Return to Goose Green
Thirteen years to the day after the first land battle of the war, I returned to Goose Green. In years, unlucky for some since I had prayed so much. Promised so much. Maybe my return would have been easier if something in the settlement had changed in that time. A new building perhaps, or a lawn, or a pavement, even a puddle. But nothing had changed. It was all just as I’d pictured it a thousand times since. The community centre from where we had set free the captive Falkland Islanders. The garage I’d slept in the first night after the battle. The shop where I had sat in darkness and wrote a love letter home. Even the large white POW’s we’d painted on the prisoner’s sheep sheds could still be seen. Faded with the years. But still there.
Nothing had changed.
The hedgerow where in the days after the battle we’d lined up the Argentine dead. It was no taller, no shorter, just as I’d remembered it. The dead were now gone of course, but standing there again, I remembered the time I had stood there before, forcing into my mind the fact that I was standing before a pile of dead people, asking myself to feel something, to understand something. I brought them all back. And they were as cold and as motionless in my mind`s eye as they were that day. Thirteen years on, l asked again the same questions. But again, no answers, still no understanding.
I began to cry. I didn’t want to. I had even firmly told myself that I wouldn`t. And as the tears fell from my eyes, I fell to my knees. And I realised that my sadness was not for the dead that I had once known or for the fear that I had held during the battle. My tears were for the 13 years since and the confusion I have made of my life. I didn’t know if anything that I saw or did on the battlefield of Goose Green had made a difference to who I am now. Even though many times since I have forced into my mind the dead men I saw, and tried to blame them.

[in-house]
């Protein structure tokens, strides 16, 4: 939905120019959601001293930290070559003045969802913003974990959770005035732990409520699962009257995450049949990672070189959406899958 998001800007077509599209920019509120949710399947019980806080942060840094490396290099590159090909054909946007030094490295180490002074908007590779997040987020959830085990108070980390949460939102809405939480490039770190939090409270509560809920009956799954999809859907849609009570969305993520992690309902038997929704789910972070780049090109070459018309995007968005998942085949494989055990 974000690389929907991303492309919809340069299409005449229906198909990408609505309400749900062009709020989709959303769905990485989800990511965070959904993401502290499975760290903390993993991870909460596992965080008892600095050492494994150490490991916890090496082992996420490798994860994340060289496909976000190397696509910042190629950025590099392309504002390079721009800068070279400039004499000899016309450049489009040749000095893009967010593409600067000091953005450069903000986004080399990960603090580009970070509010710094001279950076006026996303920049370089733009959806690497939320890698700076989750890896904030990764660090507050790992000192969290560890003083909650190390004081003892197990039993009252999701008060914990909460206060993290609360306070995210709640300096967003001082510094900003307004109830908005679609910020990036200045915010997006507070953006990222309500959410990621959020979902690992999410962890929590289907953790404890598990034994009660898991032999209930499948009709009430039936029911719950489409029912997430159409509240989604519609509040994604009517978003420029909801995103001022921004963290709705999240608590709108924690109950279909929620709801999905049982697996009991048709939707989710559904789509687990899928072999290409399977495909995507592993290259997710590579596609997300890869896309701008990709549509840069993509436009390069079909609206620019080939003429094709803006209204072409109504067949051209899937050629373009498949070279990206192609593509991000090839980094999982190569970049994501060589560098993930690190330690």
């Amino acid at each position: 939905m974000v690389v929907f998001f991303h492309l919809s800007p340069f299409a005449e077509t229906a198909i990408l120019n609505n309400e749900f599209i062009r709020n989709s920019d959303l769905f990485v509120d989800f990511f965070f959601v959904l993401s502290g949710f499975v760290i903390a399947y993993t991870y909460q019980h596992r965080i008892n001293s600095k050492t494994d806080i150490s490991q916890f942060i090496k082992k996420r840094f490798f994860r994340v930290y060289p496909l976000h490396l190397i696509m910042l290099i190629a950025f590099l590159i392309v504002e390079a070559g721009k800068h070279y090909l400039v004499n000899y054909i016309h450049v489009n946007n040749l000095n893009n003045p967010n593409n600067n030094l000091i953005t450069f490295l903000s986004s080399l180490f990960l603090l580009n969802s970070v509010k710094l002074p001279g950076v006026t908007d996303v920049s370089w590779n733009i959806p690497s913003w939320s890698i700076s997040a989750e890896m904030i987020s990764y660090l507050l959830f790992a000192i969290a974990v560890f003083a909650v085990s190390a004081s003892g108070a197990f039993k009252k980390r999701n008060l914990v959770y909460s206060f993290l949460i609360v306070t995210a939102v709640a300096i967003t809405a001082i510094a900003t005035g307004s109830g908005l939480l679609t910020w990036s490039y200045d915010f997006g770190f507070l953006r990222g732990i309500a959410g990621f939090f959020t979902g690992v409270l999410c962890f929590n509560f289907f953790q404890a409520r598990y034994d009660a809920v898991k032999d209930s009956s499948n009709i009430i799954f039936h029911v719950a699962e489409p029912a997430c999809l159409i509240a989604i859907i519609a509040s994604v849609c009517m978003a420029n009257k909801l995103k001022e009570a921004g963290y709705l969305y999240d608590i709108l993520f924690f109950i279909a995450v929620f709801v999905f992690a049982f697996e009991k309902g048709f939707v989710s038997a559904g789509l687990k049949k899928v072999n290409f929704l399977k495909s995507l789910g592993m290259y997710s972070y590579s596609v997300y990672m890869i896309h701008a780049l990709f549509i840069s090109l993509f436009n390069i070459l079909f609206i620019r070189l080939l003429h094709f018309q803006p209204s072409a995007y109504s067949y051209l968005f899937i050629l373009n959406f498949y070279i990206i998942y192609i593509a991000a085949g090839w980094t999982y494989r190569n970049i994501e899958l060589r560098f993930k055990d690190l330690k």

I walked away from the settlement and began my journey back through the battle field. And here’s a strange thing: Goose Green, the battlefield, was bigger, much spacier than I remembered it. What I remembered as a 100 yards turn out to be a full mile. Along the way I passed the 18th hole of the new golf course. I passed the airstrip where the damaged twin-propeller Argentine Pucaras had sat helpless and harmless on the morning after the battle. My route of memories was stopped by a fence of barbed wire and a sign that read `Minefield – Keep Out’. This was one of the fields we had crossed the day we entered Goose Green. I had no idea at the time that I was walking through a minefield. Ignorance truly can be bliss.
Silhouetted on a skyline, facing out to sea, stood the large black cross of the memorial to the soldiers of my battalion who had lost their lives that day. I walked around the minefield and headed towards it. I opened the gate in the bright, white, wooden fence that guards against sheep and stood alone before the pile of rocks that holds the cross and the brass plaque that bears the names of the fallen. Fallen. My battlefield memories made it a strange word to use. `Cut down’ or ‘ripped apart’ or ‘flesh punctured’ would be better, more truthful descriptions to pass on to our young.
I carried no flowers to lay, so, with a need to do something, I reached into a small silver box by the memorial which contained two tins of Brasso and a few stained dusters. I began to polish the plaque. I made it worse! I rubbed harder to remove the polish, but the plaque would not become cleaner. The problem was that the dusters had no clean patches. I pulled down the cuff of my shirt, and polished the plaque to a shine. I thought of the girl who had bought me the blue shirt from a shop in Oxford Street, many, many miles away. And I hoped if she ever saw the shirt again she wouldn’t have a go at me about the stain. And then I thought `liar’. I wanted her to have a go, so that, for once, just for once, I could stand and argue and hold what I believed to be the moral high ground.